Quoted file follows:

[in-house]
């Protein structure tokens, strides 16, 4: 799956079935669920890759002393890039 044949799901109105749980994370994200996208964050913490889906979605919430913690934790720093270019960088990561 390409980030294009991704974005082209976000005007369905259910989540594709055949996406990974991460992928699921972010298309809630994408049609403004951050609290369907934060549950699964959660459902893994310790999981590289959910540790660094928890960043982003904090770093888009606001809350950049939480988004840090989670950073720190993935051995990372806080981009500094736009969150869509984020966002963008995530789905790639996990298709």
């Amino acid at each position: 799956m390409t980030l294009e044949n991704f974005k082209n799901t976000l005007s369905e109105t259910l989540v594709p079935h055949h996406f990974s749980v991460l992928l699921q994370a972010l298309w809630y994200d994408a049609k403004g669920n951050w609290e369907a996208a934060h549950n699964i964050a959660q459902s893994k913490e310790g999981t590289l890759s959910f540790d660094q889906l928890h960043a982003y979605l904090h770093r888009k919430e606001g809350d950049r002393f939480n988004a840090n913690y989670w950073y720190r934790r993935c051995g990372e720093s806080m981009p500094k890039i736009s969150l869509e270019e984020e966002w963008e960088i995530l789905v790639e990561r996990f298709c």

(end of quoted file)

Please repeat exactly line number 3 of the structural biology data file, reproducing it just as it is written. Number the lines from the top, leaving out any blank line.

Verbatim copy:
């Amino acid at each position: 799956m390409t980030l294009e044949n991704f974005k082209n799901t976000l005007s369905e109105t259910l989540v594709p079935h055949h996406f990974s749980v991460l992928l699921q994370a972010l298309w809630y994200d994408a049609k403004g669920n951050w609290e369907a996208a934060h549950n699964i964050a959660q459902s893994k913490e310790g999981t590289l890759s959910f540790d660094q889906l928890h960043a982003y979605l904090h770093r888009k919430e606001g809350d950049r002393f939480n988004a840090n913690y989670w950073y720190r934790r993935c051995g990372e720093s806080m981009p500094k890039i736009s969150l869509e270019e984020e966002w963008e960088i995530l789905v790639e990561r996990f298709c």